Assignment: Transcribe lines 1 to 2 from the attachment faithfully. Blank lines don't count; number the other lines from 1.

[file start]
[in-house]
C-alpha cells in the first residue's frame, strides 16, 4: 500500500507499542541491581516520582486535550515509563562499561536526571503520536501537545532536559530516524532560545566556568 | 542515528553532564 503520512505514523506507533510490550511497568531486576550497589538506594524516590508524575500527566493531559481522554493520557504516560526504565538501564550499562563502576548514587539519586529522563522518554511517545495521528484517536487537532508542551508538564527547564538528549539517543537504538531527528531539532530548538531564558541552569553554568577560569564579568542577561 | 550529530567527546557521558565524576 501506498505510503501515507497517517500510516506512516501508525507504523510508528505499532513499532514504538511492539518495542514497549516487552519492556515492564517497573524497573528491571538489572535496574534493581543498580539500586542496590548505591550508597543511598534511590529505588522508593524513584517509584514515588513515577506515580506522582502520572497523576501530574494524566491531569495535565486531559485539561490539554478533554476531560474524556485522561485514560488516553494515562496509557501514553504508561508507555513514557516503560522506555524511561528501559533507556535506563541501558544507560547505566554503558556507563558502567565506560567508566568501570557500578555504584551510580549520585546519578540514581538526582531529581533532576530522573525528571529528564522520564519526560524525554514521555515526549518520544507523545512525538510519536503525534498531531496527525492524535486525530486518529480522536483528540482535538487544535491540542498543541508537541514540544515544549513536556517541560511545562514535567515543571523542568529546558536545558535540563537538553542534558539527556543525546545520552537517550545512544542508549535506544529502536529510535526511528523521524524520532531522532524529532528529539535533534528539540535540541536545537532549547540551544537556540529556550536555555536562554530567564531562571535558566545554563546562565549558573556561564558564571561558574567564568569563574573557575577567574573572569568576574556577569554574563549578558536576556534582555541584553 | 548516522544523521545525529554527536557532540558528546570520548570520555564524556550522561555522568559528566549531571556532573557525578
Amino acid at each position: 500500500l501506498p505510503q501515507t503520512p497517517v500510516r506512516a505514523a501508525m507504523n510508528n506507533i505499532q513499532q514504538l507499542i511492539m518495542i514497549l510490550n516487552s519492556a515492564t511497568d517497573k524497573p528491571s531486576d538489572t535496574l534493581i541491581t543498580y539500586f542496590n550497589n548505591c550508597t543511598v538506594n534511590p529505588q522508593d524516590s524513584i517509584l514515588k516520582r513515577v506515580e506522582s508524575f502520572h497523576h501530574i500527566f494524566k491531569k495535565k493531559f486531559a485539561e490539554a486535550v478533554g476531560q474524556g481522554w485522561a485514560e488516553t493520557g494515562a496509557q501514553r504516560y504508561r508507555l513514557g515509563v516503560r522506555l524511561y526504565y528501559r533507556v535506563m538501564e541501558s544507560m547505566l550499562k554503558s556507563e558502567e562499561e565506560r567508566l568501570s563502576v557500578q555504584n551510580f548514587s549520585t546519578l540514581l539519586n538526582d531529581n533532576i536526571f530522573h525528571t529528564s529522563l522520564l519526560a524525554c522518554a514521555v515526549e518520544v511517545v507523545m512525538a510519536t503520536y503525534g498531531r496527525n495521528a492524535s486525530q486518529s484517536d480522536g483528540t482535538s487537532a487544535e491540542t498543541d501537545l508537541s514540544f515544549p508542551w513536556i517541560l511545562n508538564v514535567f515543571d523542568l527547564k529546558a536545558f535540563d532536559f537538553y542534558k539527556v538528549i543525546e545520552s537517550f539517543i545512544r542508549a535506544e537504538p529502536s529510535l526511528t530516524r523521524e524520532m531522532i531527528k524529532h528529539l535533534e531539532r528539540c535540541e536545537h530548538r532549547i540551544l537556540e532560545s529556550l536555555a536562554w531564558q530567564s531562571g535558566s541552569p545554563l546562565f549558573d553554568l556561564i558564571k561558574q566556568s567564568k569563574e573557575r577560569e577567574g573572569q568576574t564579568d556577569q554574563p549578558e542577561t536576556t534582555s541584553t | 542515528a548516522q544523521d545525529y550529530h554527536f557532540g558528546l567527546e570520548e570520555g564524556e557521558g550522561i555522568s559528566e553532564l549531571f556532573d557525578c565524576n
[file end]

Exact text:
[in-house]
C-alpha cells in the first residue's frame, strides 16, 4: 500500500507499542541491581516520582486535550515509563562499561536526571503520536501537545532536559530516524532560545566556568 | 542515528553532564 503520512505514523506507533510490550511497568531486576550497589538506594524516590508524575500527566493531559481522554493520557504516560526504565538501564550499562563502576548514587539519586529522563522518554511517545495521528484517536487537532508542551508538564527547564538528549539517543537504538531527528531539532530548538531564558541552569553554568577560569564579568542577561 | 550529530567527546557521558565524576 501506498505510503501515507497517517500510516506512516501508525507504523510508528505499532513499532514504538511492539518495542514497549516487552519492556515492564517497573524497573528491571538489572535496574534493581543498580539500586542496590548505591550508597543511598534511590529505588522508593524513584517509584514515588513515577506515580506522582502520572497523576501530574494524566491531569495535565486531559485539561490539554478533554476531560474524556485522561485514560488516553494515562496509557501514553504508561508507555513514557516503560522506555524511561528501559533507556535506563541501558544507560547505566554503558556507563558502567565506560567508566568501570557500578555504584551510580549520585546519578540514581538526582531529581533532576530522573525528571529528564522520564519526560524525554514521555515526549518520544507523545512525538510519536503525534498531531496527525492524535486525530486518529480522536483528540482535538487544535491540542498543541508537541514540544515544549513536556517541560511545562514535567515543571523542568529546558536545558535540563537538553542534558539527556543525546545520552537517550545512544542508549535506544529502536529510535526511528523521524524520532531522532524529532528529539535533534528539540535540541536545537532549547540551544537556540529556550536555555536562554530567564531562571535558566545554563546562565549558573556561564558564571561558574567564568569563574573557575577567574573572569568576574556577569554574563549578558536576556534582555541584553 | 548516522544523521545525529554527536557532540558528546570520548570520555564524556550522561555522568559528566549531571556532573557525578